Abstract Title:

Human exposure to bisphenol AF and diethylhexylphthalate increases susceptibility to develop differentiated thyroid cancer in patients with thyroid nodules.

Abstract Source:

Chemosphere. 2019 Mar ;218:885-894. Epub 2018 Nov 17. PMID: 30609493

Abstract Author(s):

Vincenzo Marotta, Giacomo Russo, Claudio Gambardella, Marica Grasso, Domenico La Sala, Maria Grazia Chiofalo, Raffaella D'Anna, Alessandro Puzziello, Giovanni Docimo, Stefania Masone, Francesco Barbato, Annamaria Colao, Antongiulio Faggiano, Lucia Grumetto

Article Affiliation:

Vincenzo Marotta


Pollutants represent potential threats to the human health, being ubiquitous in the environment and exerting toxicity even at low doses. This study aims at investigating the role of fifteen multiclass organic pollutants, assumed as markers of environmental pollution, most of which exerting endocrine-disrupting activity, in thyroid cancer development. The increasing incidence of differentiated thyroid cancer (DTC) may be related to the rising production and environmental dissemination of pollutants. Fifty-five patients, twenty-seven with diagnosis of benign thyroid nodules and twenty-eight suffering from differentiated thyroid cancer, were enrolled and the concentration levels of seven bisphenols, two phthalates (i.e. di(2-ethylhexyl) phthalate (DEHP) and its main metabolite, mono-(2-ethyl-hexyl) phthalate) (MEHP)), two chlorobenzenes, (1,4-dichlorobenzene and 1,2,4,5-tetrachlorobenzene), and 3 phenol derivatives (2-chlorophenol, 4- nonylphenol, and triclosan) were determined in their serum by using a validated analytical method based on high performance liquid chromatography with ultraviolet tandem fluorescence detection. A significant relationship was found between malignancy and the detection in the serum of both bisphenol AF and DEHP. Indeed, their presence confers a more than fourteen times higher risk of developing differentiated thyroid cancer. Relationship between these two pollutants and the risk of malignancy was dose-independent and not mediated by higher thyroid stimulating hormone levels. Even if a conclusive evidence cannot still be drawn and larger prospective studies are needed, the exposure to low doses of environmental endocrine-disrupting contaminants can be considered consistent with the development of thyroid cancer.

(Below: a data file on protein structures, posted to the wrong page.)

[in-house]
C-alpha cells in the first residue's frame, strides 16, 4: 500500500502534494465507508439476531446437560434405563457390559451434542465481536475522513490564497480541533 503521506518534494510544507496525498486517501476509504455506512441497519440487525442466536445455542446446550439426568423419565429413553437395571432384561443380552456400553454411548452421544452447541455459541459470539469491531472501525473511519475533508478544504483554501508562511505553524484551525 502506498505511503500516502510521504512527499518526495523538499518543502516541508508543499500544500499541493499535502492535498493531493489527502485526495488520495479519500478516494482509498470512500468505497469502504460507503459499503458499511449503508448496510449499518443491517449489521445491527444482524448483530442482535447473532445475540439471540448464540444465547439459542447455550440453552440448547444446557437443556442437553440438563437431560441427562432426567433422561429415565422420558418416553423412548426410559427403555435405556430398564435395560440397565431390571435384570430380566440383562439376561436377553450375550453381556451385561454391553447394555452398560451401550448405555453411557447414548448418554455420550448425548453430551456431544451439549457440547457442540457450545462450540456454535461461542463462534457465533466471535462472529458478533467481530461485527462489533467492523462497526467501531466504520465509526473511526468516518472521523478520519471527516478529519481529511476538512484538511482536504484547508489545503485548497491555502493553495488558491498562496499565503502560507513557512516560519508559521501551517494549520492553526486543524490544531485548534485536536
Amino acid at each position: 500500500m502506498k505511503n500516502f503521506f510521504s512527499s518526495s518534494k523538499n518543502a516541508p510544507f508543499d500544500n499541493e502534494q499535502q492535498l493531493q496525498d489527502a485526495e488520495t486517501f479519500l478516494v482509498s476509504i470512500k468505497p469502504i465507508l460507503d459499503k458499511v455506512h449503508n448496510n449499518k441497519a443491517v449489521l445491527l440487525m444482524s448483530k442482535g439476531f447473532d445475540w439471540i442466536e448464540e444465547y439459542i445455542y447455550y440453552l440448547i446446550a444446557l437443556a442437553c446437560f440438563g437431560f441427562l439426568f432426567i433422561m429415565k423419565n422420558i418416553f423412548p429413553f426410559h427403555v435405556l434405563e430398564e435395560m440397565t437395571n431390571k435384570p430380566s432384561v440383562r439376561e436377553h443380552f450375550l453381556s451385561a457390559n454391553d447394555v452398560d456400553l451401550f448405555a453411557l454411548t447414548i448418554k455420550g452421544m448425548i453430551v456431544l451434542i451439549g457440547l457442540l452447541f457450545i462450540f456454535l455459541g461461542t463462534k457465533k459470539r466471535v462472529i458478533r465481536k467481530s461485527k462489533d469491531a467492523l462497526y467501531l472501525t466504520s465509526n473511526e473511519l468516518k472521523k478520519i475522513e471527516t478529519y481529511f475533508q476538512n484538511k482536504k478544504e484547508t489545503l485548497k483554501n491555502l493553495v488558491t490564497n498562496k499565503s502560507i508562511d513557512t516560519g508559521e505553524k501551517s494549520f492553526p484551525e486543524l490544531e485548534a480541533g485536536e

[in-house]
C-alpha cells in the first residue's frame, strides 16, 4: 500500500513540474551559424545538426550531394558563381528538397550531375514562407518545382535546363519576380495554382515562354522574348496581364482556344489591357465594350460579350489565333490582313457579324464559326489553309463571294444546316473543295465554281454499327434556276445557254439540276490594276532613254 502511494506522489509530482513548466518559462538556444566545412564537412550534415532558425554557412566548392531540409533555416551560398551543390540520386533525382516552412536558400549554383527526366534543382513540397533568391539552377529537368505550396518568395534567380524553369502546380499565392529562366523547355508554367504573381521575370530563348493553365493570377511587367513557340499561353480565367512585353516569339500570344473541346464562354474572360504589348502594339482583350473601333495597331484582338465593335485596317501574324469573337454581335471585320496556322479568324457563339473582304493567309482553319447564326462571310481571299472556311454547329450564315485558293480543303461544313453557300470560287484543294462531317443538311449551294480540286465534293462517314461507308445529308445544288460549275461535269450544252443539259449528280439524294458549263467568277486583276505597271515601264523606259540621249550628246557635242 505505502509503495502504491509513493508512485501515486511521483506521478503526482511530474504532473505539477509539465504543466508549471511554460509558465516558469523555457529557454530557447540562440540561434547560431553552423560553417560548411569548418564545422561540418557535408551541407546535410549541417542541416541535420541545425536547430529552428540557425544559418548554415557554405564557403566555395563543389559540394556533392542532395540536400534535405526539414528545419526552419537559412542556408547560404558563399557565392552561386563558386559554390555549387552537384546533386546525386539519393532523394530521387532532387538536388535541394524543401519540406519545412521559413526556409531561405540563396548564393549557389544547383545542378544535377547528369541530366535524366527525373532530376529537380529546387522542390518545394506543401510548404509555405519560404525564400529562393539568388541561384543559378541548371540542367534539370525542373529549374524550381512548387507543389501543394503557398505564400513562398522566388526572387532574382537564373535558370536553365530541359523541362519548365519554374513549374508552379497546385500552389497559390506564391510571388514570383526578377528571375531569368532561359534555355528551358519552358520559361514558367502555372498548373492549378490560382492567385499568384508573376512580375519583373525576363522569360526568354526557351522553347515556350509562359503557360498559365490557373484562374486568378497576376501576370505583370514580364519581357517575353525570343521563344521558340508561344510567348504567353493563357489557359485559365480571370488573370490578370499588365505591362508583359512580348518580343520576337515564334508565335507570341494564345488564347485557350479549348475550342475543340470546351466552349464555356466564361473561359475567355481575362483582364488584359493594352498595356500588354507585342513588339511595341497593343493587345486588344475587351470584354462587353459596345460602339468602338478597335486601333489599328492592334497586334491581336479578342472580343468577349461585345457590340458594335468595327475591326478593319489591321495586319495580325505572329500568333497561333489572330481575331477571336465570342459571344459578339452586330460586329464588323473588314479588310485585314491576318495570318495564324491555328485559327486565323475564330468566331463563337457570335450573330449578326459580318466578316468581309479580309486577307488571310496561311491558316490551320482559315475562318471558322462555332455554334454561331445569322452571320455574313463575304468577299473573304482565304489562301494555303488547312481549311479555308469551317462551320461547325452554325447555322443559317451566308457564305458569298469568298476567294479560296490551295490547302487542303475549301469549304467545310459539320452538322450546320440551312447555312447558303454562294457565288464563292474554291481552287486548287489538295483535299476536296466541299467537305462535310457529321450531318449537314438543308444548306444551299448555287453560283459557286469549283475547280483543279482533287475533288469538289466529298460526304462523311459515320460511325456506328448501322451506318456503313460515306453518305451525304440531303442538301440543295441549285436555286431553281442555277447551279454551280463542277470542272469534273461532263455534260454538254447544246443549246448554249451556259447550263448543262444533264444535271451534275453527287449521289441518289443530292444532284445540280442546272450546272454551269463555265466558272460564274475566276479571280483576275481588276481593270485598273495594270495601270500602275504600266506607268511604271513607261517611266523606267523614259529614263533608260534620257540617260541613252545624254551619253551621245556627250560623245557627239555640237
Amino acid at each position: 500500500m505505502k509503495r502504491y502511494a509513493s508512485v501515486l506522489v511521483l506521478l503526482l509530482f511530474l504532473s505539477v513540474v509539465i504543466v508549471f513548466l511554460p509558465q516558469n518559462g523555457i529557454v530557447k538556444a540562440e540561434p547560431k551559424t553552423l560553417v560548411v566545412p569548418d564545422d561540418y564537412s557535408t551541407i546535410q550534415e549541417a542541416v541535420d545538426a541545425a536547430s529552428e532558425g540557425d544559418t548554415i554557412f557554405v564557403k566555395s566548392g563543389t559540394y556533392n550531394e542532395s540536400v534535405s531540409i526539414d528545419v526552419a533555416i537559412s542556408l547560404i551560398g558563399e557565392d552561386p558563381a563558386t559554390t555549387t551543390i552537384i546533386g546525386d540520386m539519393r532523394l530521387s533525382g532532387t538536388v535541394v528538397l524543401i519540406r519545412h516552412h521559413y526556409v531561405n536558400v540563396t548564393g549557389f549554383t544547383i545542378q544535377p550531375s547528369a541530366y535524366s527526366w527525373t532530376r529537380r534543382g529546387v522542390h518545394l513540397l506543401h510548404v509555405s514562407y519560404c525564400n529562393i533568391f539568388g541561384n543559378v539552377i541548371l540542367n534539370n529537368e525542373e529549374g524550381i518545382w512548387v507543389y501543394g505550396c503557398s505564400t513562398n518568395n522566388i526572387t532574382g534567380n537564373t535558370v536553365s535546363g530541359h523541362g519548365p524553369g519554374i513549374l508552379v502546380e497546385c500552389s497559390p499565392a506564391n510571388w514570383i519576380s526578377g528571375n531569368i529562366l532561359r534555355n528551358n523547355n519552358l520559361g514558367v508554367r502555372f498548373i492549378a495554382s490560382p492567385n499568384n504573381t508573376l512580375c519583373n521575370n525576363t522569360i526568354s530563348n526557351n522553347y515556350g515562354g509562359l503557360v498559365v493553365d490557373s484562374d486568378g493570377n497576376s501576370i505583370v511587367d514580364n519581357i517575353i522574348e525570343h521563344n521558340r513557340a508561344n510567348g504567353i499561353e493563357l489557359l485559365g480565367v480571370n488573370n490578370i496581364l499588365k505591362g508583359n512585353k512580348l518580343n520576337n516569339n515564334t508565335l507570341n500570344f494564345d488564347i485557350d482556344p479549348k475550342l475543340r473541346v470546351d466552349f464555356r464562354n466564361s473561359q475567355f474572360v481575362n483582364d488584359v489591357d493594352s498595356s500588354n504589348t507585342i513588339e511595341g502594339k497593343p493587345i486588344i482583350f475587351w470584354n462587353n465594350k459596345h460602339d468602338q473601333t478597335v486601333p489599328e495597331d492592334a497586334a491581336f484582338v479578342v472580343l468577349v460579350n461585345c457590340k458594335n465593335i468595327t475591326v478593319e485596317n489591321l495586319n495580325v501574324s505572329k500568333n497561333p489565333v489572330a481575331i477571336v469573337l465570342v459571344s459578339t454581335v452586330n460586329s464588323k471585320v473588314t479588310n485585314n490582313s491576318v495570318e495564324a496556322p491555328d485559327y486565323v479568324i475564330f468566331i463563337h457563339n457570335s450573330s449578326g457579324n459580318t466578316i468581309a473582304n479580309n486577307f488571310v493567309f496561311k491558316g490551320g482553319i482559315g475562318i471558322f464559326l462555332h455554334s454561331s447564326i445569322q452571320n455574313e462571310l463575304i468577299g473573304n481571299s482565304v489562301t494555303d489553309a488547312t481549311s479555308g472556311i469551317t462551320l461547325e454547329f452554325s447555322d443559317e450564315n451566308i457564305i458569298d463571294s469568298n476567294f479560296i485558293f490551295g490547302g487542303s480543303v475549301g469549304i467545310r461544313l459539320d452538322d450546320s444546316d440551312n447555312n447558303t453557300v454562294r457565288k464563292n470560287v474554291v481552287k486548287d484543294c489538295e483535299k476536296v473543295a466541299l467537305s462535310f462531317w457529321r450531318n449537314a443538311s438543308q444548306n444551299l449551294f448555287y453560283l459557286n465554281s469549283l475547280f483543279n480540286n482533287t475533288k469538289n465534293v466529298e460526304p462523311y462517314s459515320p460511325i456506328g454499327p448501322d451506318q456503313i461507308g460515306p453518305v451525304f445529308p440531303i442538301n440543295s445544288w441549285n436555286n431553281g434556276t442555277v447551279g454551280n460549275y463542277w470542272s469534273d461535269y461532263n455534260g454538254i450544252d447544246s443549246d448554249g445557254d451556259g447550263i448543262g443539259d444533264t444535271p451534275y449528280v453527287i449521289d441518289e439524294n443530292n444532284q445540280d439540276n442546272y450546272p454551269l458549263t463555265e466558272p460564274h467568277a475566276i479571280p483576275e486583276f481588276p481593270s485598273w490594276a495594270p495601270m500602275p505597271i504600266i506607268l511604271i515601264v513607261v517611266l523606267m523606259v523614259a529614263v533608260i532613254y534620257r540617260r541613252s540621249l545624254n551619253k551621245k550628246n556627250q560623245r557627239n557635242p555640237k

Study Type : Human Study

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